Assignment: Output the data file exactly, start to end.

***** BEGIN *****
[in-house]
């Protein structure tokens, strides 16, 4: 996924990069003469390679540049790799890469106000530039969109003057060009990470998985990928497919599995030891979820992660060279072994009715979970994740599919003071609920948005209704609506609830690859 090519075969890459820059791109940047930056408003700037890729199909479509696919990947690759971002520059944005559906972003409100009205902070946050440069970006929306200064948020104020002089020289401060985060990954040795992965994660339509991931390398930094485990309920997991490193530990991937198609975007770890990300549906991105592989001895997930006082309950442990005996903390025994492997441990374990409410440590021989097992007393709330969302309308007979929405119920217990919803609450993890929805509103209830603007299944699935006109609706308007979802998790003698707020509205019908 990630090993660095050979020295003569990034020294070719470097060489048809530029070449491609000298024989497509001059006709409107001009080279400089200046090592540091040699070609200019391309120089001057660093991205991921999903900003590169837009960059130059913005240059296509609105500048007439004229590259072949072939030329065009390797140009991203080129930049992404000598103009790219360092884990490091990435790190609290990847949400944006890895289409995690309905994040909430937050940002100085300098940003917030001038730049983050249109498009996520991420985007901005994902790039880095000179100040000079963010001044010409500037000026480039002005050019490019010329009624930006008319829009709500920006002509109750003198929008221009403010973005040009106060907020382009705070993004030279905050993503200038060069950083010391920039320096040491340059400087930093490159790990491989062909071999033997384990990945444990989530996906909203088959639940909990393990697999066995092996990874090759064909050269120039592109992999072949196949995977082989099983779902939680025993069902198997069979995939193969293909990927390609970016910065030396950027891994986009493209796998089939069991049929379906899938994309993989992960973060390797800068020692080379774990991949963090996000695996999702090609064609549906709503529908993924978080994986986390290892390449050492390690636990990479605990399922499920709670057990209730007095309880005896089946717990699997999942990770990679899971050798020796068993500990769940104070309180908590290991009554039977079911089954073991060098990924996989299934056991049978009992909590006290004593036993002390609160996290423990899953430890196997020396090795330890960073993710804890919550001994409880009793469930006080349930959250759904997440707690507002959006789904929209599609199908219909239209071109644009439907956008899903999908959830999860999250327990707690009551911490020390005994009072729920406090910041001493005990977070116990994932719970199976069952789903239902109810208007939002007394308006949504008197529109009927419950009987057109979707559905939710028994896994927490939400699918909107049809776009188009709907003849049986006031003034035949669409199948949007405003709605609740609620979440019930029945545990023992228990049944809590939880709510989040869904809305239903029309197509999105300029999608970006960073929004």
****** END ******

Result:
[in-house]
């Protein structure tokens, strides 16, 4: 996924990069003469390679540049790799890469106000530039969109003057060009990470998985990928497919599995030891979820992660060279072994009715979970994740599919003071609920948005209704609506609830690859 090519075969890459820059791109940047930056408003700037890729199909479509696919990947690759971002520059944005559906972003409100009205902070946050440069970006929306200064948020104020002089020289401060985060990954040795992965994660339509991931390398930094485990309920997991490193530990991937198609975007770890990300549906991105592989001895997930006082309950442990005996903390025994492997441990374990409410440590021989097992007393709330969302309308007979929405119920217990919803609450993890929805509103209830603007299944699935006109609706308007979802998790003698707020509205019908 990630090993660095050979020295003569990034020294070719470097060489048809530029070449491609000298024989497509001059006709409107001009080279400089200046090592540091040699070609200019391309120089001057660093991205991921999903900003590169837009960059130059913005240059296509609105500048007439004229590259072949072939030329065009390797140009991203080129930049992404000598103009790219360092884990490091990435790190609290990847949400944006890895289409995690309905994040909430937050940002100085300098940003917030001038730049983050249109498009996520991420985007901005994902790039880095000179100040000079963010001044010409500037000026480039002005050019490019010329009624930006008319829009709500920006002509109750003198929008221009403010973005040009106060907020382009705070993004030279905050993503200038060069950083010391920039320096040491340059400087930093490159790990491989062909071999033997384990990945444990989530996906909203088959639940909990393990697999066995092996990874090759064909050269120039592109992999072949196949995977082989099983779902939680025993069902198997069979995939193969293909990927390609970016910065030396950027891994986009493209796998089939069991049929379906899938994309993989992960973060390797800068020692080379774990991949963090996000695996999702090609064609549906709503529908993924978080994986986390290892390449050492390690636990990479605990399922499920709670057990209730007095309880005896089946717990699997999942990770990679899971050798020796068993500990769940104070309180908590290991009554039977079911089954073991060098990924996989299934056991049978009992909590006290004593036993002390609160996290423990899953430890196997020396090795330890960073993710804890919550001994409880009793469930006080349930959250759904997440707690507002959006789904929209599609199908219909239209071109644009439907956008899903999908959830999860999250327990707690009551911490020390005994009072729920406090910041001493005990977070116990994932719970199976069952789903239902109810208007939002007394308006949504008197529109009927419950009987057109979707559905939710028994896994927490939400699918909107049809776009188009709907003849049986006031003034035949669409199948949007405003709605609740609620979440019930029945545990023992228990049944809590939880709510989040869904809305239903029309197509999105300029999608970006960073929004």